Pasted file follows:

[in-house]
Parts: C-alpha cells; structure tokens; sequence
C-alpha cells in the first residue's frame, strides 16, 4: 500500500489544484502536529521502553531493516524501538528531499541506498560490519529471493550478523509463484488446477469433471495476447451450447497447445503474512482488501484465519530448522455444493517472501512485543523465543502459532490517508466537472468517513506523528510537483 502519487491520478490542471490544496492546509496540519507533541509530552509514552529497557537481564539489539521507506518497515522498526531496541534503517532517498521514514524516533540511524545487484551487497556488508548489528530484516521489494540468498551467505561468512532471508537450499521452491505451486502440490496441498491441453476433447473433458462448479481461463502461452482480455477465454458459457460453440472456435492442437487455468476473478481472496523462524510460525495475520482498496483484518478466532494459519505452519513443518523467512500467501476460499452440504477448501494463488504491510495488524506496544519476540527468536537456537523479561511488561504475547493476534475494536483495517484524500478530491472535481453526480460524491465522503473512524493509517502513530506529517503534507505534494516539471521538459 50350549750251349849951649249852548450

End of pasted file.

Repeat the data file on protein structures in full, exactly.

[in-house]
Parts: C-alpha cells; structure tokens; sequence
C-alpha cells in the first residue's frame, strides 16, 4: 500500500489544484502536529521502553531493516524501538528531499541506498560490519529471493550478523509463484488446477469433471495476447451450447497447445503474512482488501484465519530448522455444493517472501512485543523465543502459532490517508466537472468517513506523528510537483 502519487491520478490542471490544496492546509496540519507533541509530552509514552529497557537481564539489539521507506518497515522498526531496541534503517532517498521514514524516533540511524545487484551487497556488508548489528530484516521489494540468498551467505561468512532471508537450499521452491505451486502440490496441498491441453476433447473433458462448479481461463502461452482480455477465454458459457460453440472456435492442437487455468476473478481472496523462524510460525495475520482498496483484518478466532494459519505452519513443518523467512500467501476460499452440504477448501494463488504491510495488524506496544519476540527468536537456537523479561511488561504475547493476534475494536483495517484524500478530491472535481453526480460524491465522503473512524493509517502513530506529517503534507505534494516539471521538459 50350549750251349849951649249852548450